(In the US it is especially difficult to find good harp judges, since there are so few harp players that really know anything about Irish music, and those that do amost always have students competing. Often classical harpists who have a marginal interest in “folk music” end up judging. There has been some discussion about getting a non-harpist Irish musician to judge, to make sure it’s about the style, which happened at the Midwest Fleadh last time. Interestingly, he and Grainne (who judged at the All-Ireland) did a recall of the same two players for first place in the two separate competitions, so not being a harpist didn’t seem to hurt.

In Ireland, there seems to be a variety of different viewpoints on the subject of traditional style among adjudicators, depending on their taste, background, and to some extent age, since the whole dance tunes thing hasn’t really been around for that long and has been required and widespread for even less time. Grainne and Michael are probably among the first generation (or at least one of the first) that really grew up playing dance tunes, and I think they’re both still under 30.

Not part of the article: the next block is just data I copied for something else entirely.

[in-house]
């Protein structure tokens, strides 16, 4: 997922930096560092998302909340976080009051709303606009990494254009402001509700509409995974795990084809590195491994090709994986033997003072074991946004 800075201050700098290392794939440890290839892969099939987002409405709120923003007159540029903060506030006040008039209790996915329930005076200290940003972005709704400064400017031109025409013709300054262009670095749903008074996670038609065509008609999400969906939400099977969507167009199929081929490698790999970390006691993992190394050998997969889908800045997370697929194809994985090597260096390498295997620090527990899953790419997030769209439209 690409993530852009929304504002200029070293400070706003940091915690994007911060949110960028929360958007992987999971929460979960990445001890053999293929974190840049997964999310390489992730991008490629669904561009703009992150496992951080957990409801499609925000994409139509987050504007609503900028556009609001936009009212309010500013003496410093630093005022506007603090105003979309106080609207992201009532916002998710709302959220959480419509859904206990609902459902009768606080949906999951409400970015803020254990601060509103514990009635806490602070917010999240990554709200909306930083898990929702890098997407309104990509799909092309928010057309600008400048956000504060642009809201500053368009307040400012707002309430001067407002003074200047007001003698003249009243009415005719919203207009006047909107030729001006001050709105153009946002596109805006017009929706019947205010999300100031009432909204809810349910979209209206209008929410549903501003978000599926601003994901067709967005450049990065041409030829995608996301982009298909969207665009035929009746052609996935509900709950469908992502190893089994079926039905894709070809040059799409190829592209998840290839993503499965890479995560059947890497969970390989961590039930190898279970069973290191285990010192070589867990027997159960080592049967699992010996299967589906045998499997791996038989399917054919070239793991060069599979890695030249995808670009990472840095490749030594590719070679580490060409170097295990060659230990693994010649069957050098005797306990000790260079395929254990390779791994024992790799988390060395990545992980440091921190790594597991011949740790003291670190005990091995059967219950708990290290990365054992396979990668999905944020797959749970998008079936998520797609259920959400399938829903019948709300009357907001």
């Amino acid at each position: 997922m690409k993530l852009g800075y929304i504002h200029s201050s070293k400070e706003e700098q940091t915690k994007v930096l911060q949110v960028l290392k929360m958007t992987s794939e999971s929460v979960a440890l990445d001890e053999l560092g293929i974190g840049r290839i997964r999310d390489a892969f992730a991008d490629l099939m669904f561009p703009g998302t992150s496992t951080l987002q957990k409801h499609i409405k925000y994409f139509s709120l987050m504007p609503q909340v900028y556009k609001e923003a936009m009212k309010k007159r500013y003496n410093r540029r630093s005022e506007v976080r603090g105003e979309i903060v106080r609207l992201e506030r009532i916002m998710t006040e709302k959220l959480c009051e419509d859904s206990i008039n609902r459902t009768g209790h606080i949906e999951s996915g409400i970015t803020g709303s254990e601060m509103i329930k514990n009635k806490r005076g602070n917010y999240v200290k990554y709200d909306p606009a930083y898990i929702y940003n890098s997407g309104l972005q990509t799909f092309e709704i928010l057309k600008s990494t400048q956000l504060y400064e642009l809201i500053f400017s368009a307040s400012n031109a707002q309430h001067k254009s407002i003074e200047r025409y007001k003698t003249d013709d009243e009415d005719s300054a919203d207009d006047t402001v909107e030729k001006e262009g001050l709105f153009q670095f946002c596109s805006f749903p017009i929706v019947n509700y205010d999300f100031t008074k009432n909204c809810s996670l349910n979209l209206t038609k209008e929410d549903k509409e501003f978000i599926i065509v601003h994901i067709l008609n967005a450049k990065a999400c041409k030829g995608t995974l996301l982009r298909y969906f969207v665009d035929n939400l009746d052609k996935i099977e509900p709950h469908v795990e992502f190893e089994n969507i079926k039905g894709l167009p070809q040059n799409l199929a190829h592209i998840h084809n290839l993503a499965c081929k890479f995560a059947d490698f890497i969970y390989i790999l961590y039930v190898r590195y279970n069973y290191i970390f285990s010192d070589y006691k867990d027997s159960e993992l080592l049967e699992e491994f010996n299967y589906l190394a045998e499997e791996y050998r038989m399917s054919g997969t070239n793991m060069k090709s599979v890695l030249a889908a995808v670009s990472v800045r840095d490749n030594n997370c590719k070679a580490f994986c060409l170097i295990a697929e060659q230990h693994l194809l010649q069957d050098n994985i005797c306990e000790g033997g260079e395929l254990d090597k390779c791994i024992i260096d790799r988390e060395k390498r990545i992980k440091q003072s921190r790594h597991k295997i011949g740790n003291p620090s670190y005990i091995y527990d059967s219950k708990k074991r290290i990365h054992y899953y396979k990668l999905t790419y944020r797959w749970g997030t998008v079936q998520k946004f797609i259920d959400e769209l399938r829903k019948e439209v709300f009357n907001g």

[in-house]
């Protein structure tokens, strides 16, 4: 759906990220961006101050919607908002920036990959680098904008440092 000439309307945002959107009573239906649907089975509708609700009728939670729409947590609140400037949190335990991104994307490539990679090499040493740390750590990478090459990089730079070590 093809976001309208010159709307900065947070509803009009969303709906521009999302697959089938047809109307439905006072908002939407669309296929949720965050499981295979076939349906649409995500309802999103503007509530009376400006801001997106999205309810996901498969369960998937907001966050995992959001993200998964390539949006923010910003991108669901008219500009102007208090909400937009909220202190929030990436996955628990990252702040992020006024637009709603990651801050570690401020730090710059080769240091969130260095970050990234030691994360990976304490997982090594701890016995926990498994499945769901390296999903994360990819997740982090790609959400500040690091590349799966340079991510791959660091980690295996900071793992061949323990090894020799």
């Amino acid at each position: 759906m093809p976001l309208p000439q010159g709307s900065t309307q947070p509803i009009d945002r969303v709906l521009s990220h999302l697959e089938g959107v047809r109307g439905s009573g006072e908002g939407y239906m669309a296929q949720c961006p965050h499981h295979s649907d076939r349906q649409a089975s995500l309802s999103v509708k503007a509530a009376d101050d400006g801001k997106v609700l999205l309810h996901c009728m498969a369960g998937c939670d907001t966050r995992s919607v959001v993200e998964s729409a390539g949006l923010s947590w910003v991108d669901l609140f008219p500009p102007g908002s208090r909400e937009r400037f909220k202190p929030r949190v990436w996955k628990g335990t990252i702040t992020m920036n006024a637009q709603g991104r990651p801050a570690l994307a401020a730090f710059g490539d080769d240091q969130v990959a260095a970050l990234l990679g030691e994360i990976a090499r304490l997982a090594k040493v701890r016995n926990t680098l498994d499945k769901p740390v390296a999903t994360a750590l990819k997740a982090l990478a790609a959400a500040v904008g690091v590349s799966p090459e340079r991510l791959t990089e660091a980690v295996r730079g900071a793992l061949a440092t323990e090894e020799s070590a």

I guess all this is to say that as strange at it may sound to non-harp Irish musicians, and even some harp players, there is this phenomenon out there, and I’m still interested to know if anyone has observed it at fleadhanna, sessions, on recordings, etc.

Geez, I can’t seem to keep this stuff short, can I? I can’t wait till the semester is over…

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Ostritchfeathers, interesting comment about the playing of reels straight as opposed to with swing. And also the loud-soft thing. I know what you mean. But still I’d like to hear the difference in 2 different harpers to really see what you mean. Would you say Grainne plays reels with swing or not?